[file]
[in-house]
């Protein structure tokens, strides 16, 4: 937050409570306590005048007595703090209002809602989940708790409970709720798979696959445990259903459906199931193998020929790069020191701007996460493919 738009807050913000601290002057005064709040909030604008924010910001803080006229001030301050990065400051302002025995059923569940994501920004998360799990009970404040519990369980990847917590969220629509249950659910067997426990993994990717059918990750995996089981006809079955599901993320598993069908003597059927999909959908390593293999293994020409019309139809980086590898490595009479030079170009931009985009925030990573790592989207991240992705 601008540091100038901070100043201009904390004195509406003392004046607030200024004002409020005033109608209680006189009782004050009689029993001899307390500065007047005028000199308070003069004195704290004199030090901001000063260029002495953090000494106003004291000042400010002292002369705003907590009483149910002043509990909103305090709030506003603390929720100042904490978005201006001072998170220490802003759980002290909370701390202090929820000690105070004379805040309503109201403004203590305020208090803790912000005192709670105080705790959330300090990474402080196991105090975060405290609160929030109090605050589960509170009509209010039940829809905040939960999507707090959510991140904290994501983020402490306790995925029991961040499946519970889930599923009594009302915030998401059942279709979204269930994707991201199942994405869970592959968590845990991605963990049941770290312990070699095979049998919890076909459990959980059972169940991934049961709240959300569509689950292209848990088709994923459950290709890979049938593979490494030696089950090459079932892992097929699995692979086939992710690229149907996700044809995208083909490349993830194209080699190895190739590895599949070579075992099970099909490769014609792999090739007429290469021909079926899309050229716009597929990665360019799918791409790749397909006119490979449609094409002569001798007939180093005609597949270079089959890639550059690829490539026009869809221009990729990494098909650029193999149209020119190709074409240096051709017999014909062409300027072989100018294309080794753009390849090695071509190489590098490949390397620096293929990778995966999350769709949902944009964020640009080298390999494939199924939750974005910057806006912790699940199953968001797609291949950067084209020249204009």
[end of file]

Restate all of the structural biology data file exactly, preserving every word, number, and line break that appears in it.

[in-house]
């Protein structure tokens, strides 16, 4: 937050409570306590005048007595703090209002809602989940708790409970709720798979696959445990259903459906199931193998020929790069020191701007996460493919 738009807050913000601290002057005064709040909030604008924010910001803080006229001030301050990065400051302002025995059923569940994501920004998360799990009970404040519990369980990847917590969220629509249950659910067997426990993994990717059918990750995996089981006809079955599901993320598993069908003597059927999909959908390593293999293994020409019309139809980086590898490595009479030079170009931009985009925030990573790592989207991240992705 601008540091100038901070100043201009904390004195509406003392004046607030200024004002409020005033109608209680006189009782004050009689029993001899307390500065007047005028000199308070003069004195704290004199030090901001000063260029002495953090000494106003004291000042400010002292002369705003907590009483149910002043509990909103305090709030506003603390929720100042904490978005201006001072998170220490802003759980002290909370701390202090929820000690105070004379805040309503109201403004203590305020208090803790912000005192709670105080705790959330300090990474402080196991105090975060405290609160929030109090605050589960509170009509209010039940829809905040939960999507707090959510991140904290994501983020402490306790995925029991961040499946519970889930599923009594009302915030998401059942279709979204269930994707991201199942994405869970592959968590845990991605963990049941770290312990070699095979049998919890076909459990959980059972169940991934049961709240959300569509689950292209848990088709994923459950290709890979049938593979490494030696089950090459079932892992097929699995692979086939992710690229149907996700044809995208083909490349993830194209080699190895190739590895599949070579075992099970099909490769014609792999090739007429290469021909079926899309050229716009597929990665360019799918791409790749397909006119490979449609094409002569001798007939180093005609597949270079089959890639550059690829490539026009869809221009990729990494098909650029193999149209020119190709074409240096051709017999014909062409300027072989100018294309080794753009390849090695071509190489590098490949390397620096293929990778995966999350769709949902944009964020640009080298390999494939199924939750974005910057806006912790699940199953968001797609291949950067084209020249204009």